Last week, President Bush, the current Pope of the Church of Free Market Capitalism, decided that bankrupt financial institutions and their billionaire owners needed to have their assets protected by working people — the American taxpayer. So, along came the so-called bipartisan bailout plan that would have the government spend up to $700 billion buying bad debt and defaulting loans from banks that should never have loaned out the money in the first place.

In a stunning defeat for the leadership class of both American political parties, the US House of Representatives rejected the massive taxpayer subsidy to capitalist excess and irresponsibility. The conservative Republicans who opposed the bailout did so on the grounds that this was a step on the road to socialism. These people are the ultra-fundamentalists in the Church of Free Market Capitalism. Actually, it’s just another step in the road to state-subsidized capitalism. This is a system in which the state guarantees profits to the rich that are paid for by working people.

The Democrats who voted against the bill did so because they were feeling heat from their constituents who were complaining about having to save profligate capitalists. The opposition has been mainly posturing. I predict that new legislation will be written with purely cosmetic changes and that both the recalcitrant Republicans and Democrats will get on board in support.

I am reminded that I write this week’s column on the last day of September, 2008. In October 1929 the stock market in New York collapsed, ushering in the Great Depression. Hang on to your hats, boys and girls, we might be in for one helluva ride.

Nearly two decades ago, in the aftermath of the much deserved implosion of Leninist communism in the then Soviet Bloc, there was nearly universal celebration in the West. We had won the Cold War: ideologically, economically, and militarily. Hurrah!

The American philosopher, Francis Fukuyama, penned a triumphalist essay in the neo-con journal, The National Interest. He entitled it “The End of History”. The essay was later turned into a book and Fukuyama was hailed as the post-communist philosopher of the future for his encomium to liberal democracy and free market capitalism. The essence of Fukuyama’s argument was that the end of the Soviet Union marked the end of any plausible challenges or alternatives to the hegemony and moral superiority of free market capitalism and liberal democracy. There were no conceivable historical alternatives. We had arrived at the end of history.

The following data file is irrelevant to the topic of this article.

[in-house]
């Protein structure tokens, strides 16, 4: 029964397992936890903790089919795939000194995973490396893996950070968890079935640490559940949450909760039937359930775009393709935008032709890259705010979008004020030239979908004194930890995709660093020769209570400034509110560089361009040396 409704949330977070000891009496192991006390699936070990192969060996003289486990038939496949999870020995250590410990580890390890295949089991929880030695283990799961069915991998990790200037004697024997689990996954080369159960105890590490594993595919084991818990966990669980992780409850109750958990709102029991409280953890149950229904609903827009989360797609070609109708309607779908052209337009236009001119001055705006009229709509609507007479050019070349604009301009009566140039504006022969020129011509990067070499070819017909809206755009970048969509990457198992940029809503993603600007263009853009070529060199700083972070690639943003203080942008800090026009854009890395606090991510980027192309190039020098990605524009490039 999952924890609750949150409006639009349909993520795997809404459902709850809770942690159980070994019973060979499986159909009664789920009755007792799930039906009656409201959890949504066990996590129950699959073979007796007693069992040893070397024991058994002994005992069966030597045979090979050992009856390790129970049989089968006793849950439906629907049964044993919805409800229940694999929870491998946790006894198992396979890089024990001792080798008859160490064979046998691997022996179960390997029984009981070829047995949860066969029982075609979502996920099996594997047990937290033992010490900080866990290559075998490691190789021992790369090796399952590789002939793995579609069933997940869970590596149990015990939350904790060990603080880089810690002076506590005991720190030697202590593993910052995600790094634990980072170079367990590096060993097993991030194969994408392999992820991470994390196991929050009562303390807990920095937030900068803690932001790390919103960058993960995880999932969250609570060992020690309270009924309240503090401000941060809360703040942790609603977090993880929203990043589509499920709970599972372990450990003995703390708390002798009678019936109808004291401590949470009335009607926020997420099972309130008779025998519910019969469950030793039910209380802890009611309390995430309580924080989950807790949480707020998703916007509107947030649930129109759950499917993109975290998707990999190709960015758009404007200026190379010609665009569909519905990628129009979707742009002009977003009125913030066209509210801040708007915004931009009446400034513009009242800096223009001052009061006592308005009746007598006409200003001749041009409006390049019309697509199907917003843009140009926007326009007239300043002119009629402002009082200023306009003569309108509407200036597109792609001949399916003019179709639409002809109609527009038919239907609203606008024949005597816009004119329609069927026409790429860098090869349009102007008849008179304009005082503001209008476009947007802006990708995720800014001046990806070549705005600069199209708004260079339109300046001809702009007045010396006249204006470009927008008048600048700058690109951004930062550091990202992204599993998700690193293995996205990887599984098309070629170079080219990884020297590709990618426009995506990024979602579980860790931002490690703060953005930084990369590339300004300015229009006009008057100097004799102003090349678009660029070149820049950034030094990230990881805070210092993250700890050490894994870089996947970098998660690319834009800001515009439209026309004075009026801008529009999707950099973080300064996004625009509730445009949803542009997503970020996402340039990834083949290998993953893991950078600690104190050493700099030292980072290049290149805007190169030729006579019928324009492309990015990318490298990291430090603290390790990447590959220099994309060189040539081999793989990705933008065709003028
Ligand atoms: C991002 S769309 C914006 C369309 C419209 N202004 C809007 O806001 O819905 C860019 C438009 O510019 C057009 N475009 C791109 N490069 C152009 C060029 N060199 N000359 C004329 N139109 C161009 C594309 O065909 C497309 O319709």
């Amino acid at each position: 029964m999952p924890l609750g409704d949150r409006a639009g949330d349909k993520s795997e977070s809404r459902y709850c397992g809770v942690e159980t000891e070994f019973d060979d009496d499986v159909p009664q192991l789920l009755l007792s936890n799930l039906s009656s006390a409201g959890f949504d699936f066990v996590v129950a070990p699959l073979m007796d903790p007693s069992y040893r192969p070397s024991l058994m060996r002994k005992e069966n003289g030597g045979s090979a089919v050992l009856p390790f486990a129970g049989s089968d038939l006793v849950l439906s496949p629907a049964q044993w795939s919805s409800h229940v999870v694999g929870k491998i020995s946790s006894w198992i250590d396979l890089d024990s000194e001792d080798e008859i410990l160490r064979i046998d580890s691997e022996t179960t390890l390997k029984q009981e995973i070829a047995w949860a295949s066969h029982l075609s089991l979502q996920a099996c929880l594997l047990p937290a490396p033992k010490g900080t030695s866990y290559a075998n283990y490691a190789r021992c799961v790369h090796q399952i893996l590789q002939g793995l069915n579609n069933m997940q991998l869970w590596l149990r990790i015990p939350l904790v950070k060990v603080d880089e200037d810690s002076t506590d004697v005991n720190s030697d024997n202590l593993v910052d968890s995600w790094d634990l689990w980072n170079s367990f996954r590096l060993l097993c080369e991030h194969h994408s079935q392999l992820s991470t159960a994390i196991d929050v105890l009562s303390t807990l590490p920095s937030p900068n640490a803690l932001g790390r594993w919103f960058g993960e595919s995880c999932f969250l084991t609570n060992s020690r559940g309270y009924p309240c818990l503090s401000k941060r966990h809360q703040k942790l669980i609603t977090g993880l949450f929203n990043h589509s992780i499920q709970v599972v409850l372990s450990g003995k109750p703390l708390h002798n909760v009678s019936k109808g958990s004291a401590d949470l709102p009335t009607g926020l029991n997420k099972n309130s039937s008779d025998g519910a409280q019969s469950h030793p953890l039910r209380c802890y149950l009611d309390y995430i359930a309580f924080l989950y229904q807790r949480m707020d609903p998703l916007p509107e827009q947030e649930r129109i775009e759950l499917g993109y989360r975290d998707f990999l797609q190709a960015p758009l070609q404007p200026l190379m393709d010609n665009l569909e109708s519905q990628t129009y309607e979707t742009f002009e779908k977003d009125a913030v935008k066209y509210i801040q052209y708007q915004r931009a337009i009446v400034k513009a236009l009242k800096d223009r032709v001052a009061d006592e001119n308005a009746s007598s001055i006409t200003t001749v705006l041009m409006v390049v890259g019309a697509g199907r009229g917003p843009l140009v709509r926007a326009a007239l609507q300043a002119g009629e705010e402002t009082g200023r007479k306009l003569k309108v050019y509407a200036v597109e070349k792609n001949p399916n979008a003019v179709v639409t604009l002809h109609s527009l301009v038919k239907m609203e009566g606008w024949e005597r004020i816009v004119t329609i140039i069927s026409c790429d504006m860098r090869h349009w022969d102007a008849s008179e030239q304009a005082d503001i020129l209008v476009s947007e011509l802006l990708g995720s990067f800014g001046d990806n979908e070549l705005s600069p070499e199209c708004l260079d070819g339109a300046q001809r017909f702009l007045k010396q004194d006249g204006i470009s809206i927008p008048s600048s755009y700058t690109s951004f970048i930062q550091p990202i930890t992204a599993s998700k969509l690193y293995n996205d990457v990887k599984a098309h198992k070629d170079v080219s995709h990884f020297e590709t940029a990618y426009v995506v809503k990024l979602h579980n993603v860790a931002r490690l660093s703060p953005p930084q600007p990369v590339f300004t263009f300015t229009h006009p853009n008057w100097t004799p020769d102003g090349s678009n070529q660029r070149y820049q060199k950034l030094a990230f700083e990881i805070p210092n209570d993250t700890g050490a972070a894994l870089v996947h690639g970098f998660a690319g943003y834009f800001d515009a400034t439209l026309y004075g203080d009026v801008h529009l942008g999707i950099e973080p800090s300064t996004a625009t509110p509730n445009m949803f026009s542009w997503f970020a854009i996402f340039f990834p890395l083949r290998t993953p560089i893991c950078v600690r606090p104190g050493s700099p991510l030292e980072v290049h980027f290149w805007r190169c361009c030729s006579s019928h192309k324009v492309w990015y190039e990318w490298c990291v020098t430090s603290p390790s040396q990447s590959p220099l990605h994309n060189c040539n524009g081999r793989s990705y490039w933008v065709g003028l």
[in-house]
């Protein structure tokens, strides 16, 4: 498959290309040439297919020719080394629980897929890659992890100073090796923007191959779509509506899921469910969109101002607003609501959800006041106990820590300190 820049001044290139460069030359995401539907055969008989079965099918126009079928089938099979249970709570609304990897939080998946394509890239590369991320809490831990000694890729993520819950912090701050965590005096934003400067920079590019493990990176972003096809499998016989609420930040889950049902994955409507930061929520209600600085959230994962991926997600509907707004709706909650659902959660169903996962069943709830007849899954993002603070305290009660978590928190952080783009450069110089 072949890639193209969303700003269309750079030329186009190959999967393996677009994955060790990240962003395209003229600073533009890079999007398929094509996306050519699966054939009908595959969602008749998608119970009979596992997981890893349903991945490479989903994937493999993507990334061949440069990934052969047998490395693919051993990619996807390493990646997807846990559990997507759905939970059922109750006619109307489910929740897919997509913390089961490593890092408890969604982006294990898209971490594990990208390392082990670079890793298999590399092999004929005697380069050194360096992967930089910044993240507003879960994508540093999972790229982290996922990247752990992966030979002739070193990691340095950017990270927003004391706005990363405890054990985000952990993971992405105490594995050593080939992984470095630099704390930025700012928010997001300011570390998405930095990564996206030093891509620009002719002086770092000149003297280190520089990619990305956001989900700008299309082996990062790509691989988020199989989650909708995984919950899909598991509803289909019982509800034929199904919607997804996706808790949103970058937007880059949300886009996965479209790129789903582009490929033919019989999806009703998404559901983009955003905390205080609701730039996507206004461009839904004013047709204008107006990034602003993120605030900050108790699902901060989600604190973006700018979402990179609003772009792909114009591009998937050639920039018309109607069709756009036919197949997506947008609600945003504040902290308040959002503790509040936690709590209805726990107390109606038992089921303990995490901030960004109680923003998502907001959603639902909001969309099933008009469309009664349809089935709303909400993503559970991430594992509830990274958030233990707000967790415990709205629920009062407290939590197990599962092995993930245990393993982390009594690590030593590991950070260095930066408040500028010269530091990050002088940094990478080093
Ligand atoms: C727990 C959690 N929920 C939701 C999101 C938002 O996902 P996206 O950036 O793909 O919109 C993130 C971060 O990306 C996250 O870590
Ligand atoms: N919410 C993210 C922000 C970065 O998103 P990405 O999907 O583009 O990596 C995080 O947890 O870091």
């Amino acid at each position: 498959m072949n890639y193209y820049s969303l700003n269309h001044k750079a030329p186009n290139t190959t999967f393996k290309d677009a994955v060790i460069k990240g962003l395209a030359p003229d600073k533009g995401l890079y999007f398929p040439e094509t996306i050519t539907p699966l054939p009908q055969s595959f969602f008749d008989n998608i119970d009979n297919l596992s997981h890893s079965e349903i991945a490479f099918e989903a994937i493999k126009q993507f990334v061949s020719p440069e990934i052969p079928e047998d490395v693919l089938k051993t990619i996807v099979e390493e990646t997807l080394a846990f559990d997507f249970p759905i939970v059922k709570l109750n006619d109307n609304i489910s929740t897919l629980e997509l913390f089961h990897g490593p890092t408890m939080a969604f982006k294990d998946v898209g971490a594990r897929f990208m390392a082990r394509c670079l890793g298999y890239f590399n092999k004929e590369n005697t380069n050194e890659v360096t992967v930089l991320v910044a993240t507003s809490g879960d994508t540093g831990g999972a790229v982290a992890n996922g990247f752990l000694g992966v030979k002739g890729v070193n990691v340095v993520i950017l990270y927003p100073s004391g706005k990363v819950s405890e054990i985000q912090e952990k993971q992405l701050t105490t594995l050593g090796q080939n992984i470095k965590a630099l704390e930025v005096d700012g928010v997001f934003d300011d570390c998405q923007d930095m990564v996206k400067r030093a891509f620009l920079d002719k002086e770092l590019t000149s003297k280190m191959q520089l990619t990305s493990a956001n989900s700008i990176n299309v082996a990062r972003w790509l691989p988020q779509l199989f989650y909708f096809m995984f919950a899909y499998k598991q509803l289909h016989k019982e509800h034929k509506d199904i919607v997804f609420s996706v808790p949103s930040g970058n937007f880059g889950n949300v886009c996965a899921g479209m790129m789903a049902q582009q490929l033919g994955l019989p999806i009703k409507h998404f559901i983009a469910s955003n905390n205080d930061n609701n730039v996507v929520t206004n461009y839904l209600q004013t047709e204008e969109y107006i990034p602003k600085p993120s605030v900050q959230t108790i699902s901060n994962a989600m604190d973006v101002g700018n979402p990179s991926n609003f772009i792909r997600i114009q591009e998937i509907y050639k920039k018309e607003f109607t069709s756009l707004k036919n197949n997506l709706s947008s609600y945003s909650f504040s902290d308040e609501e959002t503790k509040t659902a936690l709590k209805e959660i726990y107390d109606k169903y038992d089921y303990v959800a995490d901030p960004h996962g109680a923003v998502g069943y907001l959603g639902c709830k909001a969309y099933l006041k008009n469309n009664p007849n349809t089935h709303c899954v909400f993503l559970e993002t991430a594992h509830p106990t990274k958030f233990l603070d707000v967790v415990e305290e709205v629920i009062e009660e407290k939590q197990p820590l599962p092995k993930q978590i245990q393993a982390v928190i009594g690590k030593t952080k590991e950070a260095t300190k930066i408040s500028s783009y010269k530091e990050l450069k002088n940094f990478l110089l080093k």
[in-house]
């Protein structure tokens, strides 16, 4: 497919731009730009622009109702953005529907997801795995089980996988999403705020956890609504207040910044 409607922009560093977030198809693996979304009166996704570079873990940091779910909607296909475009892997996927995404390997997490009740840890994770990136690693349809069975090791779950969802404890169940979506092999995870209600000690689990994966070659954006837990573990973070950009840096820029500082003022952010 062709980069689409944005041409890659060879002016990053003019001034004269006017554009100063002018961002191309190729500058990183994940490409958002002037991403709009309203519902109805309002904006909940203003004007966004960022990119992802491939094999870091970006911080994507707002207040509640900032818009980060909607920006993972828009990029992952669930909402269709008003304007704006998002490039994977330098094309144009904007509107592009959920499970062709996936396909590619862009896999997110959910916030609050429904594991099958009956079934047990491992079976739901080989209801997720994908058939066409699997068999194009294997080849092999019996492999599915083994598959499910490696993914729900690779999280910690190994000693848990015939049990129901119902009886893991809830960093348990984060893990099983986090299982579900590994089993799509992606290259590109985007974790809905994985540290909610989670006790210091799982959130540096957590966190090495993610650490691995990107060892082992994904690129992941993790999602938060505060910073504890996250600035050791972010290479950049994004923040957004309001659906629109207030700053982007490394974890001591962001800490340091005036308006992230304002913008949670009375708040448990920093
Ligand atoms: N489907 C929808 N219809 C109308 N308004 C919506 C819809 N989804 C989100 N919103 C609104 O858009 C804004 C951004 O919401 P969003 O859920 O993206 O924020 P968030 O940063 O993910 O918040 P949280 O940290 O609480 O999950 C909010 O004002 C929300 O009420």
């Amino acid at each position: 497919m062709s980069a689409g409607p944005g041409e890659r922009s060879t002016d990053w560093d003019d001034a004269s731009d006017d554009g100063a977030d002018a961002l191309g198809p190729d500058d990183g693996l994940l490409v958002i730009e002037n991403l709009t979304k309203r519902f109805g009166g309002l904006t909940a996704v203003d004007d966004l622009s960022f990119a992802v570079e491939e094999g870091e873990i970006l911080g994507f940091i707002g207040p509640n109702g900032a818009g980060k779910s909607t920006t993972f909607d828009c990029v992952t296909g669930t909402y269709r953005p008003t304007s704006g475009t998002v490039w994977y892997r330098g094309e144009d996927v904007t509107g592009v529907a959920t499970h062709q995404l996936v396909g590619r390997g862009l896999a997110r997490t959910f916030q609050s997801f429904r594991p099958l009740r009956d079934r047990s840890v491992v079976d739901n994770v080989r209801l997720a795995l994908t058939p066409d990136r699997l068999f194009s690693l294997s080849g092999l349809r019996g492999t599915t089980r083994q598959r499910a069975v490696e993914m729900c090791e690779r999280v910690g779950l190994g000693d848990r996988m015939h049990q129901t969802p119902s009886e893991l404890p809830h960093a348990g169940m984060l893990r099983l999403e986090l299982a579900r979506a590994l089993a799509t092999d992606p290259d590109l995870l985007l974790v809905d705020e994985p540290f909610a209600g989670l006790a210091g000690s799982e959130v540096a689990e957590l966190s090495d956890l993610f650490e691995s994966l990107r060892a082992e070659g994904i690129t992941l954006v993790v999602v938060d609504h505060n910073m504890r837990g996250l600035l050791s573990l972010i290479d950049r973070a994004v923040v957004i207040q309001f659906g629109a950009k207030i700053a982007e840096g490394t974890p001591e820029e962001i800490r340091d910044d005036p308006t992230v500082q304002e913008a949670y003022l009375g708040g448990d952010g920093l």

History’s aftermath hasn’t lasted all that long. Long before Fukuyama, a far more prescient observer of the history of political economy asked the question: “What is the modern state, but the executive committee of the bourgeoisie?” As one watches modern capitalism cooperate with the modern state in extricating capitalism from its own excesses, one is reminded as to how extraordinarily correct Karl Marx was… and remains.

The epitaph on Marx’s tomb at the Highgate Cemetery in London is from his Theses on Feuerbach, written when he was only 27 years old. In the 11th Thesis Marx asserts, “The Philosophers have only interpreted the world in various ways; the point, however, is to change it.”

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About Bill Hansen

  • Sorry folks for not replying for a couple of weeks. For long periods of time our server has been down here in northeastern Nigeria, and I’ve been busy as well.